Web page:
By Mariana Lima
If a gunman were to enter a classroom, what should students do?
There are no specific rules that will apply to everyone when it comes to self-protection in case of armed attacks, according to the San Diego Community College District’s 2006 annual report, “Safe and Sound.”
“We had some situations where students, faculty members attempted to overpower a person and sometimes that works, and in another situation that could be a very wrong thing to do,” Lt. Jack Doherty of Mesa College said.
The 2006 district report suggests self-defense classes from a licensed professional instructor if one decides to use chemical spray against aggressors. In addition, Doherty explained the district offers Rape Aggression Defense classes, in which police officers teach courses of actions against sex offenders. But against shooters, self-defense techniques might not be as effective.
“I am just not aware of anything that really is all that useful. That’s a kind of quick fix for the average individual,” Doherty said. “It’s a rare situation (a shooting emergency), it’s a dangerous situation. It’s really really difficult for someone who hasn’t got a lot of training to deal with those situations.”
The “Safe and Sound” guide offers security tips in case of attacks, such as “disengage and run” or “your goal is to escape,” but “the course of action you take is strictly up to you.” During an armed attack, “if you feel your life is about to be taken,” the guidelines suggest to “never stop trying new methods until you have completed your escape.”
“If a gun-man were to intrude a classroom, students should try not to panic and follow direction for their own protection and that of other classmates,” Terrence Burgess, president of City College said.
And it is because of the emergency response plan or district policy that City College and the College District can prepare and respond to disasters, whether natural or manufactured.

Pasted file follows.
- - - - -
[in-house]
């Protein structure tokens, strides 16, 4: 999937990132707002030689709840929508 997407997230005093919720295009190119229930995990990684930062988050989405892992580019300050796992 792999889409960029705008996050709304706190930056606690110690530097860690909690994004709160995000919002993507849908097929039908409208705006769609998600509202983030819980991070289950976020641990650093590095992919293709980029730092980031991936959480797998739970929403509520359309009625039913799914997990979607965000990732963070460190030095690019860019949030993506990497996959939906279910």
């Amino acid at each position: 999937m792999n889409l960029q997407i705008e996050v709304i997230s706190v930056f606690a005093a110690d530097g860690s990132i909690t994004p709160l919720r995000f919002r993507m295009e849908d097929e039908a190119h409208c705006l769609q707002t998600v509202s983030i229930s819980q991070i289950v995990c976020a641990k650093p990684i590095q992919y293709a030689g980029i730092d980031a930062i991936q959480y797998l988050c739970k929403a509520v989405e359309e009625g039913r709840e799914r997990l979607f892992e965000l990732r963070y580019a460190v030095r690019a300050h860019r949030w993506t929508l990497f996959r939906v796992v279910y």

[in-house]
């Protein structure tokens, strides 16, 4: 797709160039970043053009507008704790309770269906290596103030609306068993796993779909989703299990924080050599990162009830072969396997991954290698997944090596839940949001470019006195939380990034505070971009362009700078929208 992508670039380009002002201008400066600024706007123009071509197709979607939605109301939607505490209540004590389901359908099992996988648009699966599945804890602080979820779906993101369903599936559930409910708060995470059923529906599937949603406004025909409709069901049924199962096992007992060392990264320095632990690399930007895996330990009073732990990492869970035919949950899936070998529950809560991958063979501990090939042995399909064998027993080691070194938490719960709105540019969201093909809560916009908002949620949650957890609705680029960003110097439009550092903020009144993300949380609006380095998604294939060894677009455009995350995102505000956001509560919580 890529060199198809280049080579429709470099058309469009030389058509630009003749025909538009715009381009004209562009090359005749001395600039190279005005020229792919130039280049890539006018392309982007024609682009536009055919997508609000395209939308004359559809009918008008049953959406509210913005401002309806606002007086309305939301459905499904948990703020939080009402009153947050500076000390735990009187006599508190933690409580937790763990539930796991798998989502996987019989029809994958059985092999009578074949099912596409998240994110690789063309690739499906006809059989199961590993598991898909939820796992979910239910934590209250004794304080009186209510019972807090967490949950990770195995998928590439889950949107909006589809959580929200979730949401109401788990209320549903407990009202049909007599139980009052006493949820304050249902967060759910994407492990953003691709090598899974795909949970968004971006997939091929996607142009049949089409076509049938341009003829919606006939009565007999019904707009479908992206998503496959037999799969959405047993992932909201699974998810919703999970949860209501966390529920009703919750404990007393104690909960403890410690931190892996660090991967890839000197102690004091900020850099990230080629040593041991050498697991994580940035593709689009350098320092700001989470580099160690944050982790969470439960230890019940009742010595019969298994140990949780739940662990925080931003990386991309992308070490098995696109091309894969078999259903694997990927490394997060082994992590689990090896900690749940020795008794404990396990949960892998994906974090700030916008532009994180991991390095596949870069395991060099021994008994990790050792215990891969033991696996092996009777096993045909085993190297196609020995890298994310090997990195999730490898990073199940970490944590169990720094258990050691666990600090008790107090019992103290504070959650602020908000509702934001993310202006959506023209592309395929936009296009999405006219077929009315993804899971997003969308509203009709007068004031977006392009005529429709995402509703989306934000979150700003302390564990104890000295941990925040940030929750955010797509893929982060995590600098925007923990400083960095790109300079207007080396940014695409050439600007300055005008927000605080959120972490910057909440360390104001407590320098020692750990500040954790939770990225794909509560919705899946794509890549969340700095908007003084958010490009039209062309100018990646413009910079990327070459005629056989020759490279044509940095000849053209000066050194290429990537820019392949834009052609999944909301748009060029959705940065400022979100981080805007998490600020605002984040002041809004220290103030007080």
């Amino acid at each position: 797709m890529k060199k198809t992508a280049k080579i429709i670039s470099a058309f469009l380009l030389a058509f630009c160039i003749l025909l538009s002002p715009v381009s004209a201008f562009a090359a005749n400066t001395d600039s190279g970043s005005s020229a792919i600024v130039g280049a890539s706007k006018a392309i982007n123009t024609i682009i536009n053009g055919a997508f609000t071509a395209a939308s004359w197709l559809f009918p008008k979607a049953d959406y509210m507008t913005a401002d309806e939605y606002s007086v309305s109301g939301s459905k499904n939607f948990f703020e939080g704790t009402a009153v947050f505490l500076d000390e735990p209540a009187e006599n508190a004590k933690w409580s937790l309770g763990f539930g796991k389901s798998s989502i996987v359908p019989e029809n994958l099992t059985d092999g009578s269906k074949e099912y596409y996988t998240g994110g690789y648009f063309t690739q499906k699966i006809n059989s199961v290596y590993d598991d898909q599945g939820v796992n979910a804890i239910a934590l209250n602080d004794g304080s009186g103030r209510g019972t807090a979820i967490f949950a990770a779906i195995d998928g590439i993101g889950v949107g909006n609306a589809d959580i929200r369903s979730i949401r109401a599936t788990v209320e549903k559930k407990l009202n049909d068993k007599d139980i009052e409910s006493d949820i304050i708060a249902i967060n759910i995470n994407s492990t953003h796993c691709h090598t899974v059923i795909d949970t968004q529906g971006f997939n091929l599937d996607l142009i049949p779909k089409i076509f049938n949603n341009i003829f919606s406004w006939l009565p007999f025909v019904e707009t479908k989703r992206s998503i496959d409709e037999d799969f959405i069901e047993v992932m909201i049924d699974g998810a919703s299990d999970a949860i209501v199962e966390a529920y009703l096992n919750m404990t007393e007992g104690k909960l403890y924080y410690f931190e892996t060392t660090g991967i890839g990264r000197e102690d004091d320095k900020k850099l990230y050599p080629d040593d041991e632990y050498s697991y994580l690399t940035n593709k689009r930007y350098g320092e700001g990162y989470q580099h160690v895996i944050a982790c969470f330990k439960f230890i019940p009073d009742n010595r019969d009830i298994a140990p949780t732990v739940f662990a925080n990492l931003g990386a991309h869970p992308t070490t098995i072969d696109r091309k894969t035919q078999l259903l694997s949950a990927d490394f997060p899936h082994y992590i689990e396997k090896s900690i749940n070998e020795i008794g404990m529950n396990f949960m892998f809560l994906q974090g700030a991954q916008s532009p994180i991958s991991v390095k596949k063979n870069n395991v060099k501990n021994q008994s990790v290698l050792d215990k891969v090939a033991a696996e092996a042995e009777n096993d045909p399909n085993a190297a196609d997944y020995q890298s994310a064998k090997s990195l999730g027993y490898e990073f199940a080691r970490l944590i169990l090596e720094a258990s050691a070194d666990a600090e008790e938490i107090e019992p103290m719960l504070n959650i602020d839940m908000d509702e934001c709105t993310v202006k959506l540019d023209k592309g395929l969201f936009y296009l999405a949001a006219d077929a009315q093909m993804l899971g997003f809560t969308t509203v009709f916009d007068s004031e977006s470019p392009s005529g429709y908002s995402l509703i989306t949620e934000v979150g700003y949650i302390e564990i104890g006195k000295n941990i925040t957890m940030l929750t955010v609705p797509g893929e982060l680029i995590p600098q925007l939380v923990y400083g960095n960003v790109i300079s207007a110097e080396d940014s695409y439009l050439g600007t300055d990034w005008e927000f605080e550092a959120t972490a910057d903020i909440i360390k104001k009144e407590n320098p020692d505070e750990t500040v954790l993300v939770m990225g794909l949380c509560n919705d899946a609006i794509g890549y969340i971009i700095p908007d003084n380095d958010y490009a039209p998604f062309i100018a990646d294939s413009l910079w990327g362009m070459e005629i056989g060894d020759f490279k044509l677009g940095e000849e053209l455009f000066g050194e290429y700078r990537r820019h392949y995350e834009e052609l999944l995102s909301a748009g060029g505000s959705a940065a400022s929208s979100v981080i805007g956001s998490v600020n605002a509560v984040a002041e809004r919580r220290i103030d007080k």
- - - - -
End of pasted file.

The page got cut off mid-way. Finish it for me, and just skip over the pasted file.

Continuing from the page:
“The San Diego Community College District has taken the Virginia Tech tragedy very seriously as an opportunity to review our own policies and procedures,” Constance M. Carroll, chancellor of the district said in an e-mail to John Nunes, the public relations of the college district.
“We are finalizing a major update of our district wide emergency response plan, and all college managers have just completed a half-day training program in emergency response. All campus police officers just completed their second training program on responding to a gunman on campus,” Burgess said.
The City College campus has emergency call boxes that will ring directly into the college police dispatch center at any time and day, located at parking lots and in all campus elevators.
Other safety devices are cameras and electronic key-card doors, for example, which San Diego State University adopted to enhance the security of its facilities. Some institutions also rely on the use of fences and metal detectors as protective measures against outsiders and armed individuals.
“I oppose this as colleges should be open and accessible institutions. Given our safety record, I think all of these measures are too draconian,” Burgess said.
According to the last City College crime statistics, two weapons violations on campus were reported in a course of three years, from 2003-2005. There have been no homicides.
“In some areas, we are well prepared. For example, we have a fully-qualified and armed police force comprised of sworn officers. Our police routinely patrol each campus and are available to handle an emergency at any time, including a shooting emergency,” Carroll said. “In some other areas, we will be working on improvements, such as procedures to contact students by e-mail and text messages, as well as the use of the district telephone system (including the in-classroom phones) as a broadcast system for fast-moving emergencies.”
After Hurricane Katrina in 2005, local governments adopted the use of new technologies for communication, built especially to alert people of danger. If colleges were to use similar innovations, with one key stroke, a device would alert students anywhere they are with voice or text messages, providing the options for them to respond if “they are okay,” “if they need help” or “connect to emergency line.”
“We are exploring a number of options along these lines and expect to implement new response/communication measures next year,” Burgess added.
In addition, according to Carol Dexheimer, City’s vice president of administrative services, the college will provide presentations to its faculty members related to safety including the topic “disaster and emergency response,” when Chief of Police Charles Hogquist is expected to speak on Aug. 24.
“We want to do everything we can to protect the safety of our students, our faculty and our staff, so that a tragedy of the type and magnitude of Virginia Tech can be avoided,” Carroll said.
The college police dispatch is reached at (619) 388-6405 and for a map of the call box locations visit http://www.sdcity.edu/studentresources/police/safetytips.asp